Otago researchers prove chronic fatigue syndrome is not psychosomatic

Otago researchers say they've "unequivocally proved" that ME, also known as chronic fatigue syndrome, is a genuine illness.

The invisible illness affects more than 20,000 New Zealanders but sufferers often have the stigma of not having a "real disease" with symptoms "all in their head".

Warren Tate from Otago University's biochemistry department started researching the disease after his previously-vibrant daughter went rapidly downhill after a bout of glandular fever.

"I was absolutely convinced that there was a biological basis to the disease, it wasn't psychological or psychosomatic," Prof Tate told Newshub.

ME is triggered by a viral illness, changing the way the immune system responds. It causes long-term symptoms including a lack of energy, pain, and hypersensitivity to light and sound.

Prof Tate's research found patients have major changes in their physiology including lower metabolism and neurological symptoms.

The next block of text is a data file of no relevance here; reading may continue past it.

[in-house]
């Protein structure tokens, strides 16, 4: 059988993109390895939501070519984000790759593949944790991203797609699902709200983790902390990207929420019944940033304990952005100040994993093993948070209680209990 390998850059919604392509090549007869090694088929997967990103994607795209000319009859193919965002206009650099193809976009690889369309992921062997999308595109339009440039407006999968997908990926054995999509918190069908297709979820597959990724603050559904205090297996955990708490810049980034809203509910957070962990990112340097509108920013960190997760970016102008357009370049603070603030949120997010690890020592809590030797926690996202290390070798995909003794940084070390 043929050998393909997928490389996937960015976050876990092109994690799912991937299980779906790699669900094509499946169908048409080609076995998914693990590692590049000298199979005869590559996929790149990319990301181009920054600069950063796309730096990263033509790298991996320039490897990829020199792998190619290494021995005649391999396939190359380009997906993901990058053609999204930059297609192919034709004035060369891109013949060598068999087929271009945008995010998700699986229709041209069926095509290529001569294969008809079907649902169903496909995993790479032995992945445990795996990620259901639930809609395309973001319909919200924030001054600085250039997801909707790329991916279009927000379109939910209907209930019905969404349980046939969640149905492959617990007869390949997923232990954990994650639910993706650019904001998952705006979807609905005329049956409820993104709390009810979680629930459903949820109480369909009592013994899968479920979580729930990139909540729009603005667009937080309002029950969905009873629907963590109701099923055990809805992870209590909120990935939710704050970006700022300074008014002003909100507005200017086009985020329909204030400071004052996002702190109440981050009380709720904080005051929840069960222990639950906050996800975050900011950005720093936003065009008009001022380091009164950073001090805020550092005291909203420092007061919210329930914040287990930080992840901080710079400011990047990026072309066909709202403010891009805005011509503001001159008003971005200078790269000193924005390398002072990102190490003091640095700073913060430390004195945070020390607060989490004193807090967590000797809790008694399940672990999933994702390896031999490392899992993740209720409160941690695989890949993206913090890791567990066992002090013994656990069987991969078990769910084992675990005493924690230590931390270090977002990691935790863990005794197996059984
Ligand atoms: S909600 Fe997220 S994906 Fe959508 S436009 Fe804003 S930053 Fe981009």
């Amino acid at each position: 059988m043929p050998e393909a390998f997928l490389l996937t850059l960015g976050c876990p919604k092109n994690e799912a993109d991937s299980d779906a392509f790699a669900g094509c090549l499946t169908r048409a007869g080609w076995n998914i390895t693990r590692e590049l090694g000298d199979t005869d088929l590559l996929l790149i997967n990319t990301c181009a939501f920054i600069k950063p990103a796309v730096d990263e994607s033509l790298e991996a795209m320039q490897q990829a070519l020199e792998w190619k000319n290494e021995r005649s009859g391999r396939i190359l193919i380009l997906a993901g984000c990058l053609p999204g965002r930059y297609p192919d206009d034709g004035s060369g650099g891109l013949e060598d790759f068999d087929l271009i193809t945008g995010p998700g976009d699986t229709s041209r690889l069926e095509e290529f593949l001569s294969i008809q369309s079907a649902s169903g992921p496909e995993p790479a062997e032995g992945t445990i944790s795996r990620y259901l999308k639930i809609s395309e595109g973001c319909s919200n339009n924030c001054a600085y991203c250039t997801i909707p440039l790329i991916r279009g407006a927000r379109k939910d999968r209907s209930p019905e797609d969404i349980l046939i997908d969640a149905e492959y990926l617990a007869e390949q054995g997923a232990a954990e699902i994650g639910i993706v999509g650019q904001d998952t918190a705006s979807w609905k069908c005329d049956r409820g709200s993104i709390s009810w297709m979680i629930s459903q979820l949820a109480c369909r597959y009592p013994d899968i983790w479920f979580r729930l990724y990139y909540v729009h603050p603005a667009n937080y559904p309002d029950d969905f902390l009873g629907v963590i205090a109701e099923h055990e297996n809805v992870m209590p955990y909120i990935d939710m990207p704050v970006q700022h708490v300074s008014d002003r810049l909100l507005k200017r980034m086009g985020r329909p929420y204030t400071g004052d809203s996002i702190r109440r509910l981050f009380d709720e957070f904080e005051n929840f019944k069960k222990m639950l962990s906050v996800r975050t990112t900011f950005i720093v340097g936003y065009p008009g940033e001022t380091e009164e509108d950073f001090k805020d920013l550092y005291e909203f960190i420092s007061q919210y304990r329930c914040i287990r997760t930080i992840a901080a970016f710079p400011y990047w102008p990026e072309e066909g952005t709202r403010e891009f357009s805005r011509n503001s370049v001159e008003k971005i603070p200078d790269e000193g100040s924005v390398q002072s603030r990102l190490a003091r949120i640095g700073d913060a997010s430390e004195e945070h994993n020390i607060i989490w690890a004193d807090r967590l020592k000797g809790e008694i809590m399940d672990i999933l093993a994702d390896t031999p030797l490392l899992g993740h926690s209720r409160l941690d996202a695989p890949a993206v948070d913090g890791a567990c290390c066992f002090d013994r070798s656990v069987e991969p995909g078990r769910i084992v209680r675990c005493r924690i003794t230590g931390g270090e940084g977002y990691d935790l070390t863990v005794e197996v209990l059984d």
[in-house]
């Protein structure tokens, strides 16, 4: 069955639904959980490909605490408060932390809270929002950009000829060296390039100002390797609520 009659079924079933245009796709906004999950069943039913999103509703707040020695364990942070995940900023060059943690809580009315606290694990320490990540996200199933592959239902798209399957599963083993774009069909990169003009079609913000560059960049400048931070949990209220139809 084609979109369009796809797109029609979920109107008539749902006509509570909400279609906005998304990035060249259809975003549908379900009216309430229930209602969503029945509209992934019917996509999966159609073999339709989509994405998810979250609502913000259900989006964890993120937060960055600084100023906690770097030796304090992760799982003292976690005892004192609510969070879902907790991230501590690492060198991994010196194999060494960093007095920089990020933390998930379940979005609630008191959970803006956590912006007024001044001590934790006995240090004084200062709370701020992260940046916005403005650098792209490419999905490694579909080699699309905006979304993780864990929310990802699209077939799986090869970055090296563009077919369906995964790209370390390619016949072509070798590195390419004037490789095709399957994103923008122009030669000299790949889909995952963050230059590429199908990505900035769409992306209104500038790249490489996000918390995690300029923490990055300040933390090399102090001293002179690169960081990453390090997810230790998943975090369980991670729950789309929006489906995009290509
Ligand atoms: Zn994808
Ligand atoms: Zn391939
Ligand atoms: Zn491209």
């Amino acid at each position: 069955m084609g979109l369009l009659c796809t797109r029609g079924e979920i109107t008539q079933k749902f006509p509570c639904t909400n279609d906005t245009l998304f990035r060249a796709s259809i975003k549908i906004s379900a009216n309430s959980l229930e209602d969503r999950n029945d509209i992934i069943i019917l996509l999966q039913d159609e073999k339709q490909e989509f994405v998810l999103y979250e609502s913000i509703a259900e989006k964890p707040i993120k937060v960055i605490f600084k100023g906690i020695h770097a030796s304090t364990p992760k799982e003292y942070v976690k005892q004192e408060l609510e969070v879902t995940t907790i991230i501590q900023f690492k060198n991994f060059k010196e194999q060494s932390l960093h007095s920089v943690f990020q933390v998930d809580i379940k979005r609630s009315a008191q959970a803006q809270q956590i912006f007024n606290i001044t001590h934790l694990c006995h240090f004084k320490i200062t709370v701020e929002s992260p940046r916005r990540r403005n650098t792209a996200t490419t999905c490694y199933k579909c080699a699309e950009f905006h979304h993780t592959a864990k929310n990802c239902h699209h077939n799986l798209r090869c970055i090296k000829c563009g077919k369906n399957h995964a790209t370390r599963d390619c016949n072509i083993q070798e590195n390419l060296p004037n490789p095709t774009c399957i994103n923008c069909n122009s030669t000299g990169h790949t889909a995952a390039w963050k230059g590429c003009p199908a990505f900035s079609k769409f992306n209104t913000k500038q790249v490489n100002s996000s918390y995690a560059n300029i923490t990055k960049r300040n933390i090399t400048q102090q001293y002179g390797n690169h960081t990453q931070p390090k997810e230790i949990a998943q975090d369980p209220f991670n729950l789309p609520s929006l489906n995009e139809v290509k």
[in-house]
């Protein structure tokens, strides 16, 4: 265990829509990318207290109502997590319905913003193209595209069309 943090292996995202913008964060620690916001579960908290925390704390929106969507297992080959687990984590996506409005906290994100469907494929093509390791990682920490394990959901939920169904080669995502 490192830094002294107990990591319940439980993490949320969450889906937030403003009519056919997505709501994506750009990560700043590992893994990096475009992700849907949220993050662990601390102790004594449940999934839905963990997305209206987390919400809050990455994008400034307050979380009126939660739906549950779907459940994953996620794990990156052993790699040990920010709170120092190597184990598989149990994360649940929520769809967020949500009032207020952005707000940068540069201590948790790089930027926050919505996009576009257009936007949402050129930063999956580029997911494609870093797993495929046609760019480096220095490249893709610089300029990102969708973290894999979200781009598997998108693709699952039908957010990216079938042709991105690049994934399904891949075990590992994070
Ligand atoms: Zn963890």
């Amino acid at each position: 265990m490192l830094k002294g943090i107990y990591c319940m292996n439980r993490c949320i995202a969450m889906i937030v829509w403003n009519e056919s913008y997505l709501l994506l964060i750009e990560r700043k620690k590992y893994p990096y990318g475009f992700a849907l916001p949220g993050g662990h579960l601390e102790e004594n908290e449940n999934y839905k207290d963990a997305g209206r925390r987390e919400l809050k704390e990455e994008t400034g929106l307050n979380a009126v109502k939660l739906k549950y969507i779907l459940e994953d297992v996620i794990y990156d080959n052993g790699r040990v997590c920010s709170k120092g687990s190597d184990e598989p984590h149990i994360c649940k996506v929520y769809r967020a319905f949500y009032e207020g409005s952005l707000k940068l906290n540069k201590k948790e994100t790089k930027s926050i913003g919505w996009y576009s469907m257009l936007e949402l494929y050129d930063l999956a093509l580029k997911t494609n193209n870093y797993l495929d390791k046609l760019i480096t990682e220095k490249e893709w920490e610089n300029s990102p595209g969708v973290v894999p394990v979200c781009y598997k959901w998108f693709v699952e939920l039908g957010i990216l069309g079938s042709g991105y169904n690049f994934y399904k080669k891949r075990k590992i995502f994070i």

"Unfortunately it doesn't provide the magic bullet which will provide a cure for you - they're very gracious in saying: 'We're just happy that you're actually working to understand our disease.'"

For sufferers, Prof Tate's research is about validating the disease. Rugby league star Richie Barnett struggled with the illness for 12 years from late in his sporting career and told Newshub no-one had the tools to help him.

"There was no help, there was no cure for it, there was no blood test.

"The doctors were not geared up to understand what that was like, to give you the tools and the ability to manage it better."

Barnett said he's felt better for the past four years, but for 95 percent of patients, it's a lifelong battle.

However, Tate believes the disease is reversible, and now researchers are focussed on finding the triggers that will force the healing process to begin for sufferers.